Tuesday, August 19, 2014
Notes for a lecture, "E Pluribus Unum? What Keeps the United States United"
Ambivalence About America
AUG. 18, 2014
Roger Cohen, New York Times
Attitudes in Europe toward an America that is regrouping are marked today by extreme ambivalence. Europeans have long been known for finishing their diatribes about the United States by asking how they can get their child into Stanford. These days, European after-dinner conversation tends to be dominated by discussion of the latest episode of “House of Cards” or “Homeland” or “Mad Men.” A French diplomat told me that every meeting he attended at the White House during his tour in Washington ended with one of his party asking if it might be possible to see the West Wing. He found it embarrassing.
Europeans complain of the personal data stored or the tax loopholes exploited by the likes of Amazon, Facebook, Starbucks, Google and Twitter, but they are hooked on them all. Google, as recently reported by my colleague Mark Scott, now has an 85 percent share of search in Europe’s largest economies, including Germany, Britain and France, whereas its share of the American market is about 67 percent. American tech companies operate seven of the 10 most visited websites in Europe. Rage at the practices of the National Security Agency is outweighed by addiction to a cyberuniverse dominated by American brands.
The magnetism of Silicon Valley may suggest that the United States, a young nation still, is Rome at the height of its power. American soft power is alive and well. America’s capacity for reinvention, its looming self-sufficiency in energy, its good demographics and, not least, its hold on the world’s imagination, all suggest vigor.
But geostrategic shifts over the past year indicate the contrary: that the United States is Imperial Rome, A.D. 376, with various violent enemies playing the role of the Visigoths, Huns, Vandals et al.; the loss at home of what Edward Gibbon, the historian of Rome’s fall, called “civic virtue,” as narrow interests paralyze politics; the partial handover of American security to private military contractors (just as a declining Rome increasingly entrusted its defense to mercenaries); the place of plunder rather than productiveness in the economy; and the apparent powerlessness of a leader given to talk of the limits of what the United States can do. There is no record of the Emperor Valens’s saying, as Obama did, “You hit singles, you hit doubles,” but perhaps he thought it.
Ambivalence is not peculiar to Europe, of course. To heck with the world’s problems, many Americans now say, we have done our share over all these decades of Pax Americana. If China and India are really rising, let them take responsibility for global security, as America took the mantle from Britain in 1945.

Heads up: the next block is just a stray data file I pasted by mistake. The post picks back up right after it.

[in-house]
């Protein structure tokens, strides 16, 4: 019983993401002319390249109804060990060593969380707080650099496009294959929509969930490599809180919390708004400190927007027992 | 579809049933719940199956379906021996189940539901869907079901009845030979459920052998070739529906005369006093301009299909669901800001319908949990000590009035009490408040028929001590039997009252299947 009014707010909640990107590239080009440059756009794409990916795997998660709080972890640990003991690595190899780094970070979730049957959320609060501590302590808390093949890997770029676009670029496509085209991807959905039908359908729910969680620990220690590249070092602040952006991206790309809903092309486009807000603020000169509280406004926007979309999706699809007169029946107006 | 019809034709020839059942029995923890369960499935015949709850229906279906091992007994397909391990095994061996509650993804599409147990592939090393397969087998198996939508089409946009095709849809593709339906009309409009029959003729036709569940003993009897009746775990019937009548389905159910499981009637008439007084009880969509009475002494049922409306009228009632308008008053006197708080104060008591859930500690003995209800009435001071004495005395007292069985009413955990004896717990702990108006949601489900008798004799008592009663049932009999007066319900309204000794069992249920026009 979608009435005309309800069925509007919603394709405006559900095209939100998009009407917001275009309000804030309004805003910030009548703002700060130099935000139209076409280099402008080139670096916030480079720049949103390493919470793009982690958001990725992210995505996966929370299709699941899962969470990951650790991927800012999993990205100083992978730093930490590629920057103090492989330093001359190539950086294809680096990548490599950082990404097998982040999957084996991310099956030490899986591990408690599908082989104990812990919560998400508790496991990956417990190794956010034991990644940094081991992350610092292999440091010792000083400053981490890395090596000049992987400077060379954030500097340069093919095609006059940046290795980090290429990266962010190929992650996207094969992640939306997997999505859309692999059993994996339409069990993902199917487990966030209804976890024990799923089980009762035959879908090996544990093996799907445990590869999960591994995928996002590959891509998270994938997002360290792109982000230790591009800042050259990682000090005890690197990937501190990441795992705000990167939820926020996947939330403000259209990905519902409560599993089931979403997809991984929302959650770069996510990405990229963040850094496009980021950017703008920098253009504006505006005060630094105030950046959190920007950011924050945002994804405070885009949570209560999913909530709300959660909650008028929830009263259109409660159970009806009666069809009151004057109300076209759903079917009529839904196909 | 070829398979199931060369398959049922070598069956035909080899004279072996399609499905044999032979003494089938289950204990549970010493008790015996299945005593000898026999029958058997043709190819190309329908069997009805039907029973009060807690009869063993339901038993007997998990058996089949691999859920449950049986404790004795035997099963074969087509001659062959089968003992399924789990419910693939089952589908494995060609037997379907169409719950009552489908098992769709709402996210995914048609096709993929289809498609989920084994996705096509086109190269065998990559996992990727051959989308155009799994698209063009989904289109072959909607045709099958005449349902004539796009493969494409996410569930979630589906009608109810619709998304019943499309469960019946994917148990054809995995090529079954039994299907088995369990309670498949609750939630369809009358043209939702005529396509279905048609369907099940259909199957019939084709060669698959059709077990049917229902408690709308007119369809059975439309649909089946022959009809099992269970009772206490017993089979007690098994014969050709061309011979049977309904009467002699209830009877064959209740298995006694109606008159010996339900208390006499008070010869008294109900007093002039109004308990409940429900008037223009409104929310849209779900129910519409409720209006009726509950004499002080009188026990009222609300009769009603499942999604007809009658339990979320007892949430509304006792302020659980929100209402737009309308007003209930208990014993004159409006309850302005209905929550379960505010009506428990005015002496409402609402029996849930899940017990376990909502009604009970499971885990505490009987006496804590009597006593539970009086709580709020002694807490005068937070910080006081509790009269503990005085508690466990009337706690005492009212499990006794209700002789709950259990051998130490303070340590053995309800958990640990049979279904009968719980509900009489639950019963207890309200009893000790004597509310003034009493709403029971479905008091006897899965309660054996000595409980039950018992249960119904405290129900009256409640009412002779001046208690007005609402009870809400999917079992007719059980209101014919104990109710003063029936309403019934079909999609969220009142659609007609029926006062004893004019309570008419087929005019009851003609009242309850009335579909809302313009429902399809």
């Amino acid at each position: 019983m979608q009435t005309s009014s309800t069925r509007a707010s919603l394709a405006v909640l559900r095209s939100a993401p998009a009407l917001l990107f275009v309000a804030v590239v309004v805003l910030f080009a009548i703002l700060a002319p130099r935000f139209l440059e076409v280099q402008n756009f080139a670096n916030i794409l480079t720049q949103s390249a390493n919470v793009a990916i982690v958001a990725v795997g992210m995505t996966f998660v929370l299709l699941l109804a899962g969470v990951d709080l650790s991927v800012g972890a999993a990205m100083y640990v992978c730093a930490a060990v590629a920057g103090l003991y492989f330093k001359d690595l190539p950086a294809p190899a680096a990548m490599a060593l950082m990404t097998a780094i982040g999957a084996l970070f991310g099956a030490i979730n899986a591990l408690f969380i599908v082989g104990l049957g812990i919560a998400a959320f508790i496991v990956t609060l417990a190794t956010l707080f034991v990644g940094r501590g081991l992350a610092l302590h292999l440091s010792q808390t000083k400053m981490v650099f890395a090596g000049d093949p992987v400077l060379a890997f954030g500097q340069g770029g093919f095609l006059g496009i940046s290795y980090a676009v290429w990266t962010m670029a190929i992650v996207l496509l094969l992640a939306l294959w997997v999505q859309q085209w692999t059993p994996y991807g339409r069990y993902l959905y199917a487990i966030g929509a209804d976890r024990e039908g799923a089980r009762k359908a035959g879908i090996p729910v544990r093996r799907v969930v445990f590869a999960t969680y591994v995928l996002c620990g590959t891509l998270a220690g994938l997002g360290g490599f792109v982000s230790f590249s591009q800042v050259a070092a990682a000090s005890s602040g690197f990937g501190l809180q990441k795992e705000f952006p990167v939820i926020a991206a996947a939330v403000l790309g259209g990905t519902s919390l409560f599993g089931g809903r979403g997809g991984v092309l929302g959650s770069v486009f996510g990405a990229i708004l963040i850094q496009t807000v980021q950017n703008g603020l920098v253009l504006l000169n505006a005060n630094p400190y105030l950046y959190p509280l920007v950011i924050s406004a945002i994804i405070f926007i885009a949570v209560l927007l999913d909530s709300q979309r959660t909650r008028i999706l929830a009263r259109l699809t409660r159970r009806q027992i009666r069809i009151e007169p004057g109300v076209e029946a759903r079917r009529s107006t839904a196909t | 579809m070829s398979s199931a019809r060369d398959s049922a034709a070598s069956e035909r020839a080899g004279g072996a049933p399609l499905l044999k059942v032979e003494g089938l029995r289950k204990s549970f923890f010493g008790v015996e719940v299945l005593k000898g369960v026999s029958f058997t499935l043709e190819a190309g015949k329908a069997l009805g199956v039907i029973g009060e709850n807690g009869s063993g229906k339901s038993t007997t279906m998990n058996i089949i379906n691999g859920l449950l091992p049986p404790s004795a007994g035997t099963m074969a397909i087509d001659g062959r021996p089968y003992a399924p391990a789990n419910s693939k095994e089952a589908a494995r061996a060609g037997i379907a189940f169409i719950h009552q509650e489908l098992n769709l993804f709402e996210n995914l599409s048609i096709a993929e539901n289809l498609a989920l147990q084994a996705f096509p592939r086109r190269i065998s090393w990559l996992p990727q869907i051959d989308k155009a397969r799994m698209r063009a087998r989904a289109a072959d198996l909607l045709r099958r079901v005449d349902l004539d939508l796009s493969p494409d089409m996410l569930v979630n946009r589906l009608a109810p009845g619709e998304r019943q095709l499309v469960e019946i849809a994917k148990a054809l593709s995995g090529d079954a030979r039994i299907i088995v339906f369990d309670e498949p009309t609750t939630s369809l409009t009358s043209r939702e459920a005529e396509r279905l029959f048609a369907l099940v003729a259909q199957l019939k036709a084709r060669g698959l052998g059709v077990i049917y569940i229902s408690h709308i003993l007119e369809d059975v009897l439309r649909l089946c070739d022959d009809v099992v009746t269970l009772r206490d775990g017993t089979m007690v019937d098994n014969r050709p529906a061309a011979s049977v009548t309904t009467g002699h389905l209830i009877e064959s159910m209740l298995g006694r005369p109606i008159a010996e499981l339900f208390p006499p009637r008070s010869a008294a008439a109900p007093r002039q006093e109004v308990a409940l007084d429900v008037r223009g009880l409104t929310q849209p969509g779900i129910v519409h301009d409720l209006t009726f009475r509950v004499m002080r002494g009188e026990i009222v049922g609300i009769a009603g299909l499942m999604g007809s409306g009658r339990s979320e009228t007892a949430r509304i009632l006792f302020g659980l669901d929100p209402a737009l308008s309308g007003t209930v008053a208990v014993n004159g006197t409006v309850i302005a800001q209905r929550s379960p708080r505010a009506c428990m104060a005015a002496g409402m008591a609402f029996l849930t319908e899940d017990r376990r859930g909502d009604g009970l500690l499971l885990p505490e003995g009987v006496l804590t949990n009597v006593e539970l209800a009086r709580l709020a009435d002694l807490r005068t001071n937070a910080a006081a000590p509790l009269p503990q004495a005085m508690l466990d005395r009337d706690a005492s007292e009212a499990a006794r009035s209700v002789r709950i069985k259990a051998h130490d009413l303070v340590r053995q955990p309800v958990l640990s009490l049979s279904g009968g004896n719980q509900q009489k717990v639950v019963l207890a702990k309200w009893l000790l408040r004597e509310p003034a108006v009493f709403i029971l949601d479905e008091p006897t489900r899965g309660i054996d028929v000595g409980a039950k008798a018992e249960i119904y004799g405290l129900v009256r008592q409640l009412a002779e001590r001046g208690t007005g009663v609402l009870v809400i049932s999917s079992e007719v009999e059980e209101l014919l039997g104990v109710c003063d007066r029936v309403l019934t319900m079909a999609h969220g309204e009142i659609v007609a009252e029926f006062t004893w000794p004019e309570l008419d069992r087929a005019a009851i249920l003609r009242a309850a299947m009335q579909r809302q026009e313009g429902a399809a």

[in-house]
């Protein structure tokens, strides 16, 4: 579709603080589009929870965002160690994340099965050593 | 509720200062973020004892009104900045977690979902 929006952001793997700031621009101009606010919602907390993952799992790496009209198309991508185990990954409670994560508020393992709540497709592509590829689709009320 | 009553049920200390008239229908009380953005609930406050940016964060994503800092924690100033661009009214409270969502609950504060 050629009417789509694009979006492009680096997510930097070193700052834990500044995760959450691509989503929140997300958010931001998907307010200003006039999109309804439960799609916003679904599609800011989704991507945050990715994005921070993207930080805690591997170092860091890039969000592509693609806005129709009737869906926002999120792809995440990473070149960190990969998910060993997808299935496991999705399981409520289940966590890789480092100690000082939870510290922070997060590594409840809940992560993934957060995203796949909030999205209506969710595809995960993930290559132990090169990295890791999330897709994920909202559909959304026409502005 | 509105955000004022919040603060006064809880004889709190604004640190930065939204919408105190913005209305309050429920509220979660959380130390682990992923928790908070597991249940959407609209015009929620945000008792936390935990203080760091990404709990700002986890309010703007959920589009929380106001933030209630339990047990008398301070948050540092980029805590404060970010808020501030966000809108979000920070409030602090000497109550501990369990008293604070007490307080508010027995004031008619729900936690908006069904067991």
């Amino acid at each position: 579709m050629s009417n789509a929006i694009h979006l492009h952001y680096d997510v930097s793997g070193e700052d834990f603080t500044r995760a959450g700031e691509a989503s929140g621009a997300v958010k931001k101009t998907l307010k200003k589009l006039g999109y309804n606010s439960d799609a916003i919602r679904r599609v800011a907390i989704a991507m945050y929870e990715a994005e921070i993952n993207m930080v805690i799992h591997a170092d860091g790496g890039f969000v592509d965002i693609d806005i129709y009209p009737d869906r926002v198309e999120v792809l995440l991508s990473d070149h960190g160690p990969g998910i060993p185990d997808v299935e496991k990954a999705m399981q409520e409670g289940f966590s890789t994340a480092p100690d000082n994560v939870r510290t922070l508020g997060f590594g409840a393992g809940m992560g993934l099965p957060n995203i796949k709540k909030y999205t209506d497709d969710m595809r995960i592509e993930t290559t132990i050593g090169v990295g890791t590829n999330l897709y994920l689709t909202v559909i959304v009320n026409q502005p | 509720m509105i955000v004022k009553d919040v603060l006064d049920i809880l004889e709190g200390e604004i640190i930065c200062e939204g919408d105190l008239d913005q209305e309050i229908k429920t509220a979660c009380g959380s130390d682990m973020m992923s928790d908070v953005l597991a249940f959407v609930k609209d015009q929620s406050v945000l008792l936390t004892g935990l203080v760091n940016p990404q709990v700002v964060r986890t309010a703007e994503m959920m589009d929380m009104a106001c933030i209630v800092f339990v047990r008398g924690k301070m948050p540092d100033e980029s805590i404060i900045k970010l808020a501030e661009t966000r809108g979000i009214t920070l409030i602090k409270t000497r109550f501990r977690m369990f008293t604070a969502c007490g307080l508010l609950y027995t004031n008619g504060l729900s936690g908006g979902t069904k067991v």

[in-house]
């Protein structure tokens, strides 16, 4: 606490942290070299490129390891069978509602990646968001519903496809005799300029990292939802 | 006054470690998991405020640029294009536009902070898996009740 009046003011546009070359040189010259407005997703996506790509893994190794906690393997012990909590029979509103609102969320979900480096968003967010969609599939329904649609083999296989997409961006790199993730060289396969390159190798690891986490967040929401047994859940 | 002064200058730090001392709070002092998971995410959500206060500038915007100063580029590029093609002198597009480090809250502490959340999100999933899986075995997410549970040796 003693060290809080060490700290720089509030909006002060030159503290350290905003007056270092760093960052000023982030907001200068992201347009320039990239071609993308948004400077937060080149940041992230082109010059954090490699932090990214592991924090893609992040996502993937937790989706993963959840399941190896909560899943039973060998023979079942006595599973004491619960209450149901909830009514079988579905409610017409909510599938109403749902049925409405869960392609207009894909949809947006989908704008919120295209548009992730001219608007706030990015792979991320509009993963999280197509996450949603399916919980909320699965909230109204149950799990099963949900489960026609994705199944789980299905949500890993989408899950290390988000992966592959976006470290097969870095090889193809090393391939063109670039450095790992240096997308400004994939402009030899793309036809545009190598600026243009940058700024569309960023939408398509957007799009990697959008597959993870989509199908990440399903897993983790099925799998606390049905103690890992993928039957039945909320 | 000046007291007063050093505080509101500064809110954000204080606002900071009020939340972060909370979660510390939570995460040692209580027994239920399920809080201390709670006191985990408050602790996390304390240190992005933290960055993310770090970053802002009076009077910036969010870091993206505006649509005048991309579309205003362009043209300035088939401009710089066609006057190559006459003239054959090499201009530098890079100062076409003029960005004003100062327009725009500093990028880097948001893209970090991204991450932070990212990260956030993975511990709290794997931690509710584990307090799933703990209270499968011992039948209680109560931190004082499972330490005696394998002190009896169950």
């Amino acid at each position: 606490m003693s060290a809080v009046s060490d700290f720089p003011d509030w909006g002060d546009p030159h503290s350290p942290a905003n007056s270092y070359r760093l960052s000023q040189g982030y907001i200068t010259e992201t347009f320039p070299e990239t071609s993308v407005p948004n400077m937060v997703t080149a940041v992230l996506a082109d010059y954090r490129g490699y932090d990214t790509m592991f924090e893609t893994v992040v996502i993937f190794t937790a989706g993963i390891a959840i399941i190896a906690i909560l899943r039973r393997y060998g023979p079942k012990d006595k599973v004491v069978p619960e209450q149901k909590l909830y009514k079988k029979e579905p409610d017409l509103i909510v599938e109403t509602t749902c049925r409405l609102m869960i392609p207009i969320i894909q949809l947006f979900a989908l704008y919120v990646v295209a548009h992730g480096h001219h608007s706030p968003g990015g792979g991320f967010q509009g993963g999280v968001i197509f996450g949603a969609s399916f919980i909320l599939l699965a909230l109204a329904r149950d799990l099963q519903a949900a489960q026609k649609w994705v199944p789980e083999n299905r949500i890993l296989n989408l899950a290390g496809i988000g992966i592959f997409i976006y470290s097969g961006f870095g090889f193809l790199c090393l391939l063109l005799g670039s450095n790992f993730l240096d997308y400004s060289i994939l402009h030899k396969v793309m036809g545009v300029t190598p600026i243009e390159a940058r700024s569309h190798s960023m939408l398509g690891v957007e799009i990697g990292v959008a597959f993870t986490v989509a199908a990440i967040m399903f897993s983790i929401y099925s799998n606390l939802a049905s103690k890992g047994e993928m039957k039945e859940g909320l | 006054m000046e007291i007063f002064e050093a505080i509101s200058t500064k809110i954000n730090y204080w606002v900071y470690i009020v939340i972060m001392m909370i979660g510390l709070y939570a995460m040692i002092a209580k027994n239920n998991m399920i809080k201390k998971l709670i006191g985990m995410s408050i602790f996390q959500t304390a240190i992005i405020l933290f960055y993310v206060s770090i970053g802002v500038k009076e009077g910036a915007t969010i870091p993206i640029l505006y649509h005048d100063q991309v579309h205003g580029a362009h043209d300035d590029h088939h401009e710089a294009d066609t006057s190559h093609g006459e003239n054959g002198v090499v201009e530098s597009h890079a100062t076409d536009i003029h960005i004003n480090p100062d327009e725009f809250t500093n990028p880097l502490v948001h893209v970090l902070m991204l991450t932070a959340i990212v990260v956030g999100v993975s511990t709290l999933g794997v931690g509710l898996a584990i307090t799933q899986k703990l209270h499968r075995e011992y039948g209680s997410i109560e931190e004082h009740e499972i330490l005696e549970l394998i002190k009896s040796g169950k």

Barack Obama — professional, practical and prudent — would appear to suit this American zeitgeist. He may not be managing decline but he is certainly resisting overreach. He is not the decider. He is the restrainer.
Why, then, is Obama’s no-stupid-stuff approach to the globe so unpopular? Fifty-eight percent of Americans in a recent New York Times/CBS News poll disapproved of his handling of foreign policy, the highest of his presidency. A strange duality seems to be at work. Americans want the troops to come home. They want investment to prioritize domestic jobs, education, health care and infrastructure.
Yet many seem to feel Obama is selling the nation short. They want a president to lead, not be a mere conduit for their sentiments. Americans, as citizens of a nation that represents an idea, are optimistic by nature. It may be true that there is no good outcome in Syria, and certainly no easy one. It may be that Egyptian democracy had to be stillborn. It may be that Vladimir Putin annexes Crimea because he can. Still, Americans do not like the message that it makes sense to pull back and let the world do its worst. America’s bipolarity sees recent bitter experience vying with the country’s innermost nature, its can-do aspiration to be a “city upon a hill.”
It is not easy to read this world of bipolarity (both European and American), Jihadi Springs and Chinese assertiveness. It is too simple, and probably wrong, to say that the United States is in decline.
But Pax Americana is in decline. America’s readiness to use its power to stabilize the world — the current bombing of the Islamic State in Iraq and Syria notwithstanding — is fading. For that reason, the world is more dangerous than it has been in a long time. The waning under Obama of the credibility of American power has created a vacuum no magnetic soft power fills.
The pendulum always swings too far. Obama the restrainer has been the great corrective to Bush the decider. Far from the magician imagined back in 2008, Obama has been the professional moderator. But the president has gone too far [or is Mr. Cohen here going to far? -- JB]; and in so doing has undersold the nation, encouraged foes, disappointed allies, and created doubts over American power that have proved easy to exploit.